Of late, Oracle has had the tendency to automate a lot of the usual DBA tasks.
I didn’t complain on autoextensible datafiles, I just had to make sure my disk had enough space to handle the maximum potential space requirement. I also didn’t complain too loudly when a file extended to a size that triggered an Oracle bug and caused the database to crash irrecoverably. It was 8i after all, and things have improved since. Or have they?
I was mildly amused by automatic PGA and for the most part it worked well.
The default dba_scheduler job to refresh statistics interfered with my own job to gather statistics, and the schedule was the worst possible for the db I first saw it on, after an upgrade from 9i to 10.1 — but that was a minor irritant and quickly resolved.
However, I have to draw the line at automatic SGA management. I thought it seemed like a good feature and left it at its default in a new 10.2.0.2 database that I recently set up. As production ramps up on the db, I can see how a combination of application issues (non-bound SQL) and automatic SGA can quickly cause problems. The database has been running for about a week now. The application has very little bound SQL and our best efforts to get the developers to start binding SQL have been mostly unsuccessful, since they are hard–pressed to maintain the legacy code, which is mostly spaghetti.
So here’s how the SGA looks after one week of running in production:
SQL> show sga Total System Global Area 7516192768 bytes Fixed Size 2082856 bytes Variable Size 4513073112 bytes Database Buffers 2952790016 bytes Redo Buffers 48246784 bytes SQL>
Wow… 4.5G of the 7.5G or so is “Variable Size” — I would expect that the db cache should have been bigger than the variable size, but no. The db cache, which started out at 6G+ is down to half its size.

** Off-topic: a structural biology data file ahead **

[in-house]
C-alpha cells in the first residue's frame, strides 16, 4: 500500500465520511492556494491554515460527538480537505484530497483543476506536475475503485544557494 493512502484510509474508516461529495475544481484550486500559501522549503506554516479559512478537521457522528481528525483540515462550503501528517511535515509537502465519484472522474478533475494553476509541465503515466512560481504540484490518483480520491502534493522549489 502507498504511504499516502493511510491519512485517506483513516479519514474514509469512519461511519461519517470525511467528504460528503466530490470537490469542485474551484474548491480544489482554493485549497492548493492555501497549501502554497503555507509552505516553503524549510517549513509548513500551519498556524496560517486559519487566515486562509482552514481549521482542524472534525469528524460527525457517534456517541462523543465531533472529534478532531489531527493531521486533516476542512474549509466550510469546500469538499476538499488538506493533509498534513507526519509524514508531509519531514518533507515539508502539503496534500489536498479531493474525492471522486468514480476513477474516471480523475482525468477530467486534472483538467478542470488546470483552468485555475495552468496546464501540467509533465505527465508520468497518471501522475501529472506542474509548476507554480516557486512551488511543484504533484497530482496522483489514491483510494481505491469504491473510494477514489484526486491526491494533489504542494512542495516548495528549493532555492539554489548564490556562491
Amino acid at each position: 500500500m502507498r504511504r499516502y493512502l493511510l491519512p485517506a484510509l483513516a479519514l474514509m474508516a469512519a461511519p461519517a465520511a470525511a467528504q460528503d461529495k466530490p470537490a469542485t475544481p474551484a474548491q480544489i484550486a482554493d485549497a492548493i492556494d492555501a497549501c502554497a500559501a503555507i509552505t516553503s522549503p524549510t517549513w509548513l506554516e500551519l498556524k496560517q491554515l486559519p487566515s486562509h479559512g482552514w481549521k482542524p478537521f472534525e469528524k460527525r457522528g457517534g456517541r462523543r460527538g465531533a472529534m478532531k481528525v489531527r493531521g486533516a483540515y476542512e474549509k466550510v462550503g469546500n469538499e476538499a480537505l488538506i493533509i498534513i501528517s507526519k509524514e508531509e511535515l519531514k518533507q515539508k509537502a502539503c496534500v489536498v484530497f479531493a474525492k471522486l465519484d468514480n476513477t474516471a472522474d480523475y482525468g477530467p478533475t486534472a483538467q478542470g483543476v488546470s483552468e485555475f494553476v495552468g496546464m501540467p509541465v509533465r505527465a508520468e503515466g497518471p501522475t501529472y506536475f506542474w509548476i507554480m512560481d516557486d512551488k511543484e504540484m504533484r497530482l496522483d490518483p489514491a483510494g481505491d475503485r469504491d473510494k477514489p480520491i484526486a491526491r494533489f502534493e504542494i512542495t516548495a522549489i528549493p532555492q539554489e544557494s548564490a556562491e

Lets see where the variable size is allocated:
SQL> select component,current_size/1024/1024 as "Size MB" from v$sga_dynamic_components 2 / COMPONENT Size MB ---------------------------------------------------------------- ---------- shared pool 4272 large pool 16 java pool 16 streams pool 0 DEFAULT buffer cache 2816 KEEP buffer cache 0 RECYCLE buffer cache 0 DEFAULT 2K buffer cache 0 DEFAULT 4K buffer cache 0 DEFAULT 8K buffer cache 0 DEFAULT 16K buffer cache 0 DEFAULT 32K buffer cache 0 ASM Buffer Cache 0 13 rows selected. SQL>
4.2G in the shared pool. It was just under 4G yesterday, it’s still growing!
Oracle thinks it can make queries run better by not having to parse them repeatedly, so it grows the shared pool to keep as many queries as it can. Problem: the shared pool is now 4G+. That takes a while to trawl through, which of course adds to the spins on the library cache lock and pushes up CPU usage. And of course I/O usage is high(er) because the db cache is now lower. A lose-lose situation I think. I’m going to get into more detail on this when I have the time, but for this db, I think I’m going to switch to manual SGA and set a hard limit of 500M-1G on the shared pool. There isn’t any point in trying to hold on to what is going to be mostly–unique SQL anyway.
Oracle, please spare me the “automatic” stuff unless you can make it a little more intelligent!